Stopping the Next Meltdown

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Tyler Cowen is skeptical that vigilant bondholders can motivate banks to decrease their risk exposure. He’s got a bunch of reasons that I agree with, including regulatory capture, the opacity of bank trading books, and the impossibility of making a no-bailout policy credible. But there’s also this:

The net risk of a bank position is not determined solely by the bank’s portfolio. Say a bank lends money to homeowners and then those homeowners increase their leverage. The bank is now in a riskier position, and de facto a more leveraged position, althoug it’s measured leverage hasn’t gone up a whit.

I think this gets to the heart of things. It’s not practical to micromanage risk-taking in the financial sector, nor is it feasible to eliminate bubbles and bank crises entirely. But I really do believe that we could very substantially reduce the risk of bank crises without affecting the efficiency of legitimate banking operations. The way to do it is with very simple, very blunt leverage restrictions that apply to all financial actors over a certain size: banks, insurance companies, hedge funds, private equity, you name it. If you have assets over, say, $10 billion, then the rules kick in. Strict leverage limits (say, 10:1 or maybe 15:1) based on conservative notions of both assets and capital would be a pretty effective bulwark against excessive risk taking but wouldn’t seriously interfere with the basic asset allocation function of the financial industry.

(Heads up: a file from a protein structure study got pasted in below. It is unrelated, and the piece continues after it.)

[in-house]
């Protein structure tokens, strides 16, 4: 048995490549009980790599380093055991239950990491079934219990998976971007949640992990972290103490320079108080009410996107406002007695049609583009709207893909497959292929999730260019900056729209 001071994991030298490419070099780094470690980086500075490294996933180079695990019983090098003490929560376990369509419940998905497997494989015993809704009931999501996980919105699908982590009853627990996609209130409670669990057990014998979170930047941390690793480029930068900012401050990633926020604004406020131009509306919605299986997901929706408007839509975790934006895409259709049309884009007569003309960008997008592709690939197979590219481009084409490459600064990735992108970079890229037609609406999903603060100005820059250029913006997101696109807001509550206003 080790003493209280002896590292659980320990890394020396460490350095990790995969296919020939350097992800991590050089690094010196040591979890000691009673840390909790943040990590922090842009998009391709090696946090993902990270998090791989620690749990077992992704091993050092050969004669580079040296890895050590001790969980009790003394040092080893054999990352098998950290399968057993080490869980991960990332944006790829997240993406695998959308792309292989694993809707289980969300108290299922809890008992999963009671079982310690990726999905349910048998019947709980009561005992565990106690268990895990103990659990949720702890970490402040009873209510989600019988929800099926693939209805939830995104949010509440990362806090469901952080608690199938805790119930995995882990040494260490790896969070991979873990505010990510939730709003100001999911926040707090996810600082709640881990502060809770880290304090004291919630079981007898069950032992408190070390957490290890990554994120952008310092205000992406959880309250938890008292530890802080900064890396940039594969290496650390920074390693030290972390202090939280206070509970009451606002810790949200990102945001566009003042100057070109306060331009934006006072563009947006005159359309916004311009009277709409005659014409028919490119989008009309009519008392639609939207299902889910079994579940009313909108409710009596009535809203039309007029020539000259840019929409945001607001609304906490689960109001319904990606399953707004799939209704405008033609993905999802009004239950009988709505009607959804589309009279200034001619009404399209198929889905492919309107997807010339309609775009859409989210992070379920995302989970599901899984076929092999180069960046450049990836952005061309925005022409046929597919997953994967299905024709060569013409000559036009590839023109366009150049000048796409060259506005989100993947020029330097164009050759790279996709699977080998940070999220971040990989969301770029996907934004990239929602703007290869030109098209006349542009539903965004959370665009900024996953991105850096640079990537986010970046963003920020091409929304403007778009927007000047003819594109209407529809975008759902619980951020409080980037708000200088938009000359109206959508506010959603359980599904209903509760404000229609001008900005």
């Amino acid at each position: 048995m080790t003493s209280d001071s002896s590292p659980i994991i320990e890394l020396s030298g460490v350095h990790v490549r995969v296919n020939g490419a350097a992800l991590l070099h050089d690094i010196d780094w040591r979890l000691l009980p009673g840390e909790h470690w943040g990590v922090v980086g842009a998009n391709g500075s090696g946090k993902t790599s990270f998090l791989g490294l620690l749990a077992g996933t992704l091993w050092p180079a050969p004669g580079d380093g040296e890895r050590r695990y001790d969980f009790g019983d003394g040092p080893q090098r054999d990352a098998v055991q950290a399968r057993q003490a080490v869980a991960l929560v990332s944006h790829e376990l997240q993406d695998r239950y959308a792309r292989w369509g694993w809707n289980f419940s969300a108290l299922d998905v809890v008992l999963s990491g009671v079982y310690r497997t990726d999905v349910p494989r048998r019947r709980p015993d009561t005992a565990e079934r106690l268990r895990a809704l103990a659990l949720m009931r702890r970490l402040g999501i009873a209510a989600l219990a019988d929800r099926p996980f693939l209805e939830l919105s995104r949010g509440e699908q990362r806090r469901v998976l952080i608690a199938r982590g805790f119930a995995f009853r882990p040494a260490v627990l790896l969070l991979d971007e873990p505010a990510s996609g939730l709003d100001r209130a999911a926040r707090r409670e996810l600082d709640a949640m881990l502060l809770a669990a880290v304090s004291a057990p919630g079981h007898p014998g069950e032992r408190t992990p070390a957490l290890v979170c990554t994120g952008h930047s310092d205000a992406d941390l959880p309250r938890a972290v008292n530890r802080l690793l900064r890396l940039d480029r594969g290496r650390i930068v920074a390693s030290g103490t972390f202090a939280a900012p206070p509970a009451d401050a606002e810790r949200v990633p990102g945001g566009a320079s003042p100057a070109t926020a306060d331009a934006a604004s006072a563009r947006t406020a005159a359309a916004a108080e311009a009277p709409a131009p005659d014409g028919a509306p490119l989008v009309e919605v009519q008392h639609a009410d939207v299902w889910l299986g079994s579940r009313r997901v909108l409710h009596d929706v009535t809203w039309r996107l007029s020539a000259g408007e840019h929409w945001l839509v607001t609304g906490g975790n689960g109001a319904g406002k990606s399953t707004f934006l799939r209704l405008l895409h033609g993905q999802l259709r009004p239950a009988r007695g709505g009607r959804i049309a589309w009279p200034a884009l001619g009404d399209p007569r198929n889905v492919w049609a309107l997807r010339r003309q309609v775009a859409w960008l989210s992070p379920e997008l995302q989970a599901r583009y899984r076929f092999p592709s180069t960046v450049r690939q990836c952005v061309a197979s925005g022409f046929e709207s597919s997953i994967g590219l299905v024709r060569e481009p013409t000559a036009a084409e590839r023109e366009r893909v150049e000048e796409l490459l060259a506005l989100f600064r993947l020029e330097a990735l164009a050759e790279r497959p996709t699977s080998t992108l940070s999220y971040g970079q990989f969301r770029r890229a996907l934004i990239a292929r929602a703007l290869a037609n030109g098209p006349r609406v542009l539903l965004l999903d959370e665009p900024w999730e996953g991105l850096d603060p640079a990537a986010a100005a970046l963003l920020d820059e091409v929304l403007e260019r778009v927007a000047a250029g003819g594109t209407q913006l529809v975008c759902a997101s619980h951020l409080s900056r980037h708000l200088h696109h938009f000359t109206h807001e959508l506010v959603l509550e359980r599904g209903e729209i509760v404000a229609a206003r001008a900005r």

It wouldn’t be perfect. Nothing is perfect. But if we got obsessed with leverage the same way that, say, the Fed is obsessed with inflation, we could all sleep a lot easier at night. Dodd-Frank and Basel III have gotten us part of the way there, but almost certainly not far enough. Maybe after the next global meltdown we’ll finally do the job right.

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You just sent an incredible message: that quality journalism doesn't have to answer to advertisers, billionaires, or hedge funds; that newsrooms can eke out an existence thanks primarily to the generosity of its readers. That's so powerful. Especially during what's been called a "media extinction event" when those looking to make a profit from the news pull back, the Mother Jones community steps in.

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